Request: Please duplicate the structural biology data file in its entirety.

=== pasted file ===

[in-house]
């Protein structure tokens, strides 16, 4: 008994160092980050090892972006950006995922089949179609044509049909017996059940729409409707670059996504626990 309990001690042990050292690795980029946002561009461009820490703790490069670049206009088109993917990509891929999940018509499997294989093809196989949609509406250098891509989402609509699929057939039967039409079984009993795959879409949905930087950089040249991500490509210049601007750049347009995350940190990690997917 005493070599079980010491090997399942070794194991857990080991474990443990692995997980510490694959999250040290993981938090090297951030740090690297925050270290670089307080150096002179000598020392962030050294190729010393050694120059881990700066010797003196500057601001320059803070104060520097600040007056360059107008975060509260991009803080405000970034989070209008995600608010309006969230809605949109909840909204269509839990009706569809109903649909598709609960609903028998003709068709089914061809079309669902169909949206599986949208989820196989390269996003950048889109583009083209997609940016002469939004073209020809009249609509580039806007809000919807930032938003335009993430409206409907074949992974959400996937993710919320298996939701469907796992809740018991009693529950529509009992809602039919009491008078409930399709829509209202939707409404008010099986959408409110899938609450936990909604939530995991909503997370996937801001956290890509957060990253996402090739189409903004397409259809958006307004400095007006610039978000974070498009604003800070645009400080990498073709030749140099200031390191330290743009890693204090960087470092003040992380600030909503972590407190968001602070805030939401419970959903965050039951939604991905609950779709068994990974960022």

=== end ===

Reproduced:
[in-house]
């Protein structure tokens, strides 16, 4: 008994160092980050090892972006950006995922089949179609044509049909017996059940729409409707670059996504626990 309990001690042990050292690795980029946002561009461009820490703790490069670049206009088109993917990509891929999940018509499997294989093809196989949609509406250098891509989402609509699929057939039967039409079984009993795959879409949905930087950089040249991500490509210049601007750049347009995350940190990690997917 005493070599079980010491090997399942070794194991857990080991474990443990692995997980510490694959999250040290993981938090090297951030740090690297925050270290670089307080150096002179000598020392962030050294190729010393050694120059881990700066010797003196500057601001320059803070104060520097600040007056360059107008975060509260991009803080405000970034989070209008995600608010309006969230809605949109909840909204269509839990009706569809109903649909598709609960609903028998003709068709089914061809079309669902169909949206599986949208989820196989390269996003950048889109583009083209997609940016002469939004073209020809009249609509580039806007809000919807930032938003335009993430409206409907074949992974959400996937993710919320298996939701469907796992809740018991009693529950529509009992809602039919009491008078409930399709829509209202939707409404008010099986959408409110899938609450936990909604939530995991909503997370996937801001956290890509957060990253996402090739189409903004397409259809958006307004400095007006610039978000974070498009604003800070645009400080990498073709030749140099200031390191330290743009890693204090960087470092003040992380600030909503972590407190968001602070805030939401419970959903965050039951939604991905609950779709068994990974960022």